Operators are used to assign or compare values. They consist of a single symbol or keyword and are usually sandwiched between a left and a right value. For example:
right = left.
Operators are intrinsic to the language (such as
=), and not functions such as those provided by System.Math.
Comparison operators compare two values and return to you a boolean (
False) as the result.
If leftValue = rightValue Then...
If leftValue <> rightValue Then...
If leftValue < rightValue Then...
Greater Than Or Equal
If leftValue =< rightValue Then...
If leftValue > rightValue Then...
Less Than Or Equal
If leftValue => rightValue Then...
|Characters in the Pattern||Matches in the String|
|?||Any single character|
|*||Zero or more characters|
|#||Any single digit (0 - 9)|
|[charlist]||Any single character in charlist|
|[!charlist]||Any single character not in charlist|
If string Like pattern Then ...
There is a single assignment operator in VB.
Dim value = 5
Watch out for assignment vs. equality comparison.
Dim result = leftValue = rightValue
In this example you can see the equal sign being used as both a comparison operator and an assignment operator, unlike other languages. In this case,
result will be of type
Boolean and will contain the value of the equality comparison between
Related: Using Option Strict On to declare variables properly
If you have the following variables
Dim leftValue As Integer = 5 Dim rightValue As Integer = 2 Dim value As Integer = 0
Addition Performed by the plus sign +.
value = leftValue + rightValue 'Output the following: '7
Subtraction Performed by the minus sign -.
value = leftValue - rightValue 'Output the following: '3
Multiplication Performed by the star symbol *.
value = leftValue * rightValue 'Output the following: '10
Division Performed by the forward slash symbol /.
value = leftValue / rightValue 'Output the following: '2.5
Integer Division Performed by the backslash symbol \.
value = leftValue \ rightValue 'Output the following: '2
Modulus Performed by the Mod keyword.
value = leftValue Mod rightValue 'Output the following: '1
Raise to a Power of Performed by the ^ symbol.
value = leftValue ^ rightValue 'Output the following: '25
These are the bitwise operators in VB.NET : And, Or, Xor, Not
Example of And bitwise operation
Dim a as Integer a = 3 And 5
The value of a will be 1. The result is obtained after comparing 3 and 5 in binary for. 3 in binary form is 011 and 5 in binary form is 101. The And operator places 1 if both bits are 1. If any of the bits are 0 then the value will be 0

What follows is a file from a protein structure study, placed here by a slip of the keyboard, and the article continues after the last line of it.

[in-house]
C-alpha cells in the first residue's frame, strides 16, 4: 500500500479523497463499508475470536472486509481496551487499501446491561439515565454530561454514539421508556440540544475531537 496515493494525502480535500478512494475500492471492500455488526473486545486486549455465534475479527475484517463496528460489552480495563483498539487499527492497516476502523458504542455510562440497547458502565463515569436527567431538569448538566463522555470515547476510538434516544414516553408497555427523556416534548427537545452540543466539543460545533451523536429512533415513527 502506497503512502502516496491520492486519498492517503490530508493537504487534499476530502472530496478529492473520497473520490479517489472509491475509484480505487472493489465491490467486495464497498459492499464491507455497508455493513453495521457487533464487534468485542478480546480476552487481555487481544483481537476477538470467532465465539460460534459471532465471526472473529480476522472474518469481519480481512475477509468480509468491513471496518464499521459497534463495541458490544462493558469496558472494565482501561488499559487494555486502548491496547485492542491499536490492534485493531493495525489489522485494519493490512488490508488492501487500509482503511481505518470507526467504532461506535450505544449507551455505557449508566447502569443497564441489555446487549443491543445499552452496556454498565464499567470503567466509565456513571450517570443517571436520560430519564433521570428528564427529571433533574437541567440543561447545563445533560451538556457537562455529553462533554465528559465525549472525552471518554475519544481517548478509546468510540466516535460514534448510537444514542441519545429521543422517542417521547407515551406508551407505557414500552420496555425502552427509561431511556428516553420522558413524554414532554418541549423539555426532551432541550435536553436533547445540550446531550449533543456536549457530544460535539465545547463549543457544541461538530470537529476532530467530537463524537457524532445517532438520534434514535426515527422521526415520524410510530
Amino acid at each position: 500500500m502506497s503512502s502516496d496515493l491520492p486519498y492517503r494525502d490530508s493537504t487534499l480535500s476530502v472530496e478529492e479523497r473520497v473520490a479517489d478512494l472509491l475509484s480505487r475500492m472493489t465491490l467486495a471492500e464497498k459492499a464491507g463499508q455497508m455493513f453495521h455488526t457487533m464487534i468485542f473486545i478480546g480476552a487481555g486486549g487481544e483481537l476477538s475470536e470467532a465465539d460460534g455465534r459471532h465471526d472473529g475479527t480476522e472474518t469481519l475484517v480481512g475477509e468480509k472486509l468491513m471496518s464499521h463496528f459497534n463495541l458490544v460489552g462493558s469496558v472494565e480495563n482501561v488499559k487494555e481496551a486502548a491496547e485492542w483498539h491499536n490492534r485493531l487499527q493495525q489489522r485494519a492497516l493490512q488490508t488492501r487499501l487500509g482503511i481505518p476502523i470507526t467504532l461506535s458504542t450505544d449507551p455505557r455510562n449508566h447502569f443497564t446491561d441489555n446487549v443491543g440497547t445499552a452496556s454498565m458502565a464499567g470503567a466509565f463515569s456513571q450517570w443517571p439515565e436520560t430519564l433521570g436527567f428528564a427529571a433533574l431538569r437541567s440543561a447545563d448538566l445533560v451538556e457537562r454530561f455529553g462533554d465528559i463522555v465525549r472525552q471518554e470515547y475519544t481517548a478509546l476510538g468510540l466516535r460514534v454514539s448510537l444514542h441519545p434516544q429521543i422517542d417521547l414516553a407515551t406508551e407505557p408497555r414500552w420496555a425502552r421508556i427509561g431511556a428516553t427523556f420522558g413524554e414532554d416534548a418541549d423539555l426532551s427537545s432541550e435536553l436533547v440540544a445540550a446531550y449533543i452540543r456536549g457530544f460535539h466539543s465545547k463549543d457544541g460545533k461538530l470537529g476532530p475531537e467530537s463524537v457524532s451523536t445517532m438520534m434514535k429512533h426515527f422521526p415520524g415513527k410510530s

3 And 5 will be 011 101 --- 001
So the binary result is 001 and when that is converted to decimal, the answer will be 1.
Or operator places 1 if both or one bit is 1
3 Or 5 will be 011 101 --- 111
Xor operator places 1 if only one of the bit is 1 (not both)
3 Xor 5 will be 011 101 --- 110
Not operator reverts the bits including sign
Not 5 will be - 010
String concatenation is when you combine two or more strings into a single string variable.
String concatenation is performed with the & symbol.
Dim one As String = "Hello " Dim two As String = "there" Dim result As String = one & two
Non-string values will be converted to string when using &.
Dim result as String = "2" & 10 ' result = "210"
Always use & (ampersand) to perform string concatenation.
DON'T DO THIS
While it is possible, in the simplest of cases, to use the + symbol to do string concatenation, you should never do this. If one side of the plus symbol is not a string, when Option strict is off, the behavior becomes non-intuitive, when Option strict is on it will produce a compiler error. Consider:
Dim value = "2" + 10 ' result = 12 (data type Double) Dim value = "2" + "10" ' result = "210" (data type String) Dim value = "2g" + 10 ' runtime error
The problem here is that if the
+ operator sees any operand that is a numeric type, it will presume that the programmer wanted to perform an arithmetic operation and attempt to cast the other operand to the equivalent numeric type. In cases where the other operand is a string that contains a number (for example, "10"), the string is converted to a number and then arithmetically added to the other operand. If the other operand cannot be converted to a number (for example, "2g"), the operation will crash due to a data conversion error. The
+ operator will only perform string concatenation if both operands are of
& operator, however, is designed for string concatenation and will cast non-string types to strings.